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The Reason Why Police Detention Produces Negative Consequence

The Reason Why Police Detention Produces Negative Consequence

There are quite a few questions about the responsibilities that police have regarding to detention. It is usually said that those responsibilities depend on the circumstances and on the territory in which the detention or detentions were executed. Conversely, this unawareness should not any longer keep being an issue of public concern considering that it affects some of the most important civil rights, for example: the right to liberty, the right to freedom of movement and the right to the proportional action of the public authorities. Social and civil rights should not be undermined by the public authorities as outlined by constitutional laws and regulations- nor should they in detention incidents. Therefore, this article will examine and deal with this precise concern with the goal of making clear the issues already pointed out.

Surprisingly, countless renowned attorneys and jurists have decided on the suitability of the complete accessibility to important information of taken into custody people. Police detention should no longer be a national authorities’ measure, they maintain. That means that it would not be suitable to normalize detentions as if they would not have unfavorable effects in detained people. Naturally this statement makes more sense when the detention derive from a feasible criminal demand, like the journalist Deniz Yucel’s detention on charges of propaganda inciting public violence. It's not at all difficult to realize that detentions have their economic costs for the State. For this and other reasons, police detainment rights should really be correctly described so as not to permit the interpreting of the Law be too lax.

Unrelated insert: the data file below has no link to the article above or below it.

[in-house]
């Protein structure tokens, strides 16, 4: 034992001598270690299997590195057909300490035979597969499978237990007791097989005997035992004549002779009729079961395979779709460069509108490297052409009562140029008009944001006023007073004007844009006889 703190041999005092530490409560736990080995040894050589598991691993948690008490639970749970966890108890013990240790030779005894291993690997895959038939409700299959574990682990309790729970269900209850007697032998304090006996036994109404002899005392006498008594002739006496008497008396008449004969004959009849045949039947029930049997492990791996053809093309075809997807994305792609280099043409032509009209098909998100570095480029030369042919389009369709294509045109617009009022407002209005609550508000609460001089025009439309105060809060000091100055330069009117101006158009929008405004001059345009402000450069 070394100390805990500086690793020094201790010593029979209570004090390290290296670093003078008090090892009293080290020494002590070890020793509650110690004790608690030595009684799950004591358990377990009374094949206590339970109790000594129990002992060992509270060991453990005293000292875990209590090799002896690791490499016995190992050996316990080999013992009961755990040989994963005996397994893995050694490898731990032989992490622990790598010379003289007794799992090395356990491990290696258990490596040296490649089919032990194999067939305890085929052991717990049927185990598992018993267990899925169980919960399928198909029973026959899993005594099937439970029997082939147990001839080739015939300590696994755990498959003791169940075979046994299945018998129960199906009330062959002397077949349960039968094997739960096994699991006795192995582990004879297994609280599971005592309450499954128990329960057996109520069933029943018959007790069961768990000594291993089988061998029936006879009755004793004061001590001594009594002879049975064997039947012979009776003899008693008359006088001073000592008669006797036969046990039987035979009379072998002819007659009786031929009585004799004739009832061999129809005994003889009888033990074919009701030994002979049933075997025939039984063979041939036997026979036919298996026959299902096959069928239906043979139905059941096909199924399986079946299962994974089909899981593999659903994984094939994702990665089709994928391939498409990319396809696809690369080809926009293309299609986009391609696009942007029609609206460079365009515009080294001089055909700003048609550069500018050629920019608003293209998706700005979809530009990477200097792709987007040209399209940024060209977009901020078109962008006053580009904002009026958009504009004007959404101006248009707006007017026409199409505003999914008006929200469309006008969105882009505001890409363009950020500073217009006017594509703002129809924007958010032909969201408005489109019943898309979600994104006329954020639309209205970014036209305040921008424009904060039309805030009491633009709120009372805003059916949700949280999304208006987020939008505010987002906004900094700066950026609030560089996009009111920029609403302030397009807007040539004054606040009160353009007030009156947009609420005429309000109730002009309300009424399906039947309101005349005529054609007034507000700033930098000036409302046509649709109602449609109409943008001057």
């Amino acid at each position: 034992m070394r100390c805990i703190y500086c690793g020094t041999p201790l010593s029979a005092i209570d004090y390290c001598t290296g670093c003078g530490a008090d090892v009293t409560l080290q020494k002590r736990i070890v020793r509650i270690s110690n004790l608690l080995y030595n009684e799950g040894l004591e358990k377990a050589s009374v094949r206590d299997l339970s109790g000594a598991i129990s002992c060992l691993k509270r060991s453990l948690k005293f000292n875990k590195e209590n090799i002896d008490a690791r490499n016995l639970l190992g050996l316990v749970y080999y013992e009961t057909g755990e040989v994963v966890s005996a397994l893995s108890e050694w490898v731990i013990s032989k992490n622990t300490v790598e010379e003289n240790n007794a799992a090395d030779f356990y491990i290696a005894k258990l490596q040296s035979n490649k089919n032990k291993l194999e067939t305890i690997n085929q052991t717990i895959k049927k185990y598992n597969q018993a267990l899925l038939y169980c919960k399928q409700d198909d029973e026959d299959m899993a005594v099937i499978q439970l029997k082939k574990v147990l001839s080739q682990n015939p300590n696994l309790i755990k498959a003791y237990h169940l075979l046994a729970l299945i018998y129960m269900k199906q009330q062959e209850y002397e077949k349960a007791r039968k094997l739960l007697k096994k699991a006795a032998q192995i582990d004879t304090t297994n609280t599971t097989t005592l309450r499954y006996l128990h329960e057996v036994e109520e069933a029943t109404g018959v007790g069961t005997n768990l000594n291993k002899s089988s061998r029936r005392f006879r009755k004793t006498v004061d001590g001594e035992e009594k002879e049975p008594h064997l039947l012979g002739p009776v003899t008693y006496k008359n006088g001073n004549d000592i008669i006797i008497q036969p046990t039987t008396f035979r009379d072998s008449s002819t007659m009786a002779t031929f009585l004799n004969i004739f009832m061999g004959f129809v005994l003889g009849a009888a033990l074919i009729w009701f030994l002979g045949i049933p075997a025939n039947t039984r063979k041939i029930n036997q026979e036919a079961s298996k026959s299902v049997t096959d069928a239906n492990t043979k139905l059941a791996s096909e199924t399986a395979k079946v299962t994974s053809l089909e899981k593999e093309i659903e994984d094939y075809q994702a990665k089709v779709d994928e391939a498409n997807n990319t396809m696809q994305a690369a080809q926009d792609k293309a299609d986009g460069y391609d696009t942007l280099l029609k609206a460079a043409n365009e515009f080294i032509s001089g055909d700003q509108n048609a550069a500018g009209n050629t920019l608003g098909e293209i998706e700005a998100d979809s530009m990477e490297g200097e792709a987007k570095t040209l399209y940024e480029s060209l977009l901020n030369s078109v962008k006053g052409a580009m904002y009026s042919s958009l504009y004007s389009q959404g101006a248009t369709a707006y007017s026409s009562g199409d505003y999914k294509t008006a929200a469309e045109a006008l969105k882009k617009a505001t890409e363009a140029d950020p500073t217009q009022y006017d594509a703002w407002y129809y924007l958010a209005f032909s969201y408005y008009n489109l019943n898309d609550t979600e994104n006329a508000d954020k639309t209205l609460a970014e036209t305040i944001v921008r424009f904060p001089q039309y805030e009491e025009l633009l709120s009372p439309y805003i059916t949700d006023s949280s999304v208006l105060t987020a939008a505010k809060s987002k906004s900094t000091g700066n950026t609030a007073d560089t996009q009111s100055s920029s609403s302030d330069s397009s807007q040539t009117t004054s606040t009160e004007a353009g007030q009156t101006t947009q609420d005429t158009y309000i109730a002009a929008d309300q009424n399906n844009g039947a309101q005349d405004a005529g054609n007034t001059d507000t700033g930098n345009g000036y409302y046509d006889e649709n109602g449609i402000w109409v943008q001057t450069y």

When it comes to exercise different civil rights, every average citizen must certanly be aware of what the limits of these rights are. The very same occurs when public authority act. This is the explanation why the question "Do police have to tell you why you are being detained?" raises whenever we hear of a police detention. For example, it can be mentioned the detention of Paco Mula because he was presumed of trafficking with steroids and other substances for muscle advancement in gymnasiums. A while later, Spanish police officers made certain that he was aware of all his legal rights while detained. In cases like this, we can claim that police accomplished their obligations.

There are also other dilemmas and problems that concern citizens who have ben already arrested or fined long time ago. Usually people suspected of being implicated in a criminal offense or other illegal activities are uninformed of police detainment rights. Dalya Ofer, for instance, is an example of a person suspected of committing a criminal activity. The very same happens when the question "Does detention show up on your record?" arises. It is evident that recidivist criminals are punished a lot harder than those who had never committed a crime in their whole lifetime and that, subsequently, preceding detentions are not a good circumstance when the people arrested have to tackle a legal proceeding to answer for their prohibited actions or purposes.